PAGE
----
Ionised gas structure of 100 kpc in an over-dense region of the galaxy group COSMOS-Gr30 at z ~ 0.7

Benoît Epinat, Thierry Contini, Hayley Finley, Leindert Boogaard, Adrien Guérou, Jarle Brinchmann, David Carton, Léo Michel-Dansac, Roland Bacon, Sebastiano Cantalupo, Marcella Carollo, Stephen Hamer, Wolfram Kollatschny, Davor Krajnović, Raffaella Anna Marino, Johan Richard, Geneviève Soucail, Peter M. Weilbacher, Lutz Wisotzki

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We report the discovery of a 10 4 kpc 2 gaseous structure detected in [O ii]λλ3727, 3729 in an over-dense region of the COSMOS-Gr30 galaxy group at z ∼ 0.725 with deep MUSE Guaranteed Time Observations. We estimate the total amount of diffuse ionised gas to be of the order of (∼5 ± 3) × 10 10 M - and explore its physical properties to understand its origin and the source(s) of the ionisation. The MUSE data allow the identification of a dozen group members that are embedded in this structure through emission and absorption lines. We extracted spectra from small apertures defined for both the diffuse ionised gas and the galaxies. We investigated the kinematics and ionisation properties of the various galaxies and extended gas regions through line diagnostics (R23, O32, and [O iii]/Hβ) that are available within the MUSE wavelength range. We compared these diagnostics to photo-ionisation models and shock models. The structure is divided into two kinematically distinct sub-structures. The most extended sub-structure of ionised gas is likely rotating around a massive galaxy and displays filamentary patterns that link some galaxies. The second sub-structure links another massive galaxy that hosts an active galactic nucleus (AGN) to a low-mass galaxy, but it also extends orthogonally to the AGN host disc over ∼ 35 kpc. This extent is likely ionised by the AGN itself. The location of small diffuse regions in the R23 vs. O32 diagram is compatible with photo-ionisation. However, the location of three of these regions in this diagram (low O32, high R23) can also be explained by shocks, which is supported by their high velocity dispersions. One edge-on galaxy shares the same properties and may be a source of shocks. Regardless of the hypothesis, the extended gas seems to be non-primordial. We favour a scenario where the gas has been extracted from galaxies by tidal forces and AGN triggered by interactions between at least the two sub-structures.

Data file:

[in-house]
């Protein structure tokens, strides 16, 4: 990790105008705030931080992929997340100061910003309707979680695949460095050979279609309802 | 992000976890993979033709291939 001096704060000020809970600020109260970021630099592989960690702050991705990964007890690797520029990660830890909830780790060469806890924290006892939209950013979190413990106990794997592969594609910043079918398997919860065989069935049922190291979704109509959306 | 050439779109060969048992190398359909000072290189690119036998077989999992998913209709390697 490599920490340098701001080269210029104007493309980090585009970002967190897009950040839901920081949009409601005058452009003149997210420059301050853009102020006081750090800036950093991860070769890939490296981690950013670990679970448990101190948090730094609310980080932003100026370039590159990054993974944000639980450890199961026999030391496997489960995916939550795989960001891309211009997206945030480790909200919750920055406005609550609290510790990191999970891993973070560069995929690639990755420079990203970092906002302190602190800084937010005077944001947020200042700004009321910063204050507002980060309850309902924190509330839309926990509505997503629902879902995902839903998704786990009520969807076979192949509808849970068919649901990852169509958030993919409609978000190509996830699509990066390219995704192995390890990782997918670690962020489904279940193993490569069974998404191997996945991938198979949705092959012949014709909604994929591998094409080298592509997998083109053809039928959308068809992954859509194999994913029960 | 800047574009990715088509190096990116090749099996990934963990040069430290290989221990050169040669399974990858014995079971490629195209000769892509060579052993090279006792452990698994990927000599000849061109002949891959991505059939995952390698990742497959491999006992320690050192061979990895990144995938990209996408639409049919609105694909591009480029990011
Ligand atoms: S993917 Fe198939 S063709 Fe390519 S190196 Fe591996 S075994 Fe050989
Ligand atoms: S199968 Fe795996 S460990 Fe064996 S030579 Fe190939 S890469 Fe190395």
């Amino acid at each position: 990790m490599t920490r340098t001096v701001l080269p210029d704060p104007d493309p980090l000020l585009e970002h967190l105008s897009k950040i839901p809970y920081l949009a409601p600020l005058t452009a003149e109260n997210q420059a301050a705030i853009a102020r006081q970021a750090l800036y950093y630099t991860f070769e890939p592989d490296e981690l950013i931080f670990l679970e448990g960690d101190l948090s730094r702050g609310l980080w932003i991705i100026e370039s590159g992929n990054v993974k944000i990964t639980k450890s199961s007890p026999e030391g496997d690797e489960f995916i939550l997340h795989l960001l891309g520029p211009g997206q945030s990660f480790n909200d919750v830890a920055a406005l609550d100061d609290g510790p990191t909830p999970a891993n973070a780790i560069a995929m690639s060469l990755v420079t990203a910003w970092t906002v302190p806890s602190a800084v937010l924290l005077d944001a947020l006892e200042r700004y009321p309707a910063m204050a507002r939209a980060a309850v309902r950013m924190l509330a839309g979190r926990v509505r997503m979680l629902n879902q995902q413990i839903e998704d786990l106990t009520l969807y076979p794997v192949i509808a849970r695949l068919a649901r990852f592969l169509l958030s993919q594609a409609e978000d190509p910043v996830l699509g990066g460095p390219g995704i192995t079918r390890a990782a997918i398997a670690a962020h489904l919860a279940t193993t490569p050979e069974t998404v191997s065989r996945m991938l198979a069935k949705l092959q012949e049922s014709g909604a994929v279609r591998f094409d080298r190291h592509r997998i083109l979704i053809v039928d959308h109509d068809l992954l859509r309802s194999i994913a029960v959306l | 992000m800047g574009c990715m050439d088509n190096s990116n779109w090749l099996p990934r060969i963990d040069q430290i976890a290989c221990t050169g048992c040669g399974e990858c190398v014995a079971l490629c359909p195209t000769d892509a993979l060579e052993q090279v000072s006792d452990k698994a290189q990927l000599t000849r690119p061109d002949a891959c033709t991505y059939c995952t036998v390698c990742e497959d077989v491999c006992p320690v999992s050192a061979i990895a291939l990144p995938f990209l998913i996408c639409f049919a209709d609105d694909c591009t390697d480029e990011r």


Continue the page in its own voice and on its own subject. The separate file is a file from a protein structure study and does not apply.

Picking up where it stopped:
Original languageEnglish
Article numberA40
Pages (from-to)1-21
Number of pages21
JournalAstronomy & Astrophysics
Early online date5 Jan 2018
Publication statusPublished - 5 Jan 2018


  • astro-ph.GA
  • Galaxies: evolution
  • Galaxies: kinematics and dynamics
  • Galaxies: groups: general
  • Intergalactic medium
  • Galaxies: interactions
  • Galaxies: high-redshift

ASJC Scopus subject areas

  • Astronomy and Astrophysics
  • Space and Planetary Science


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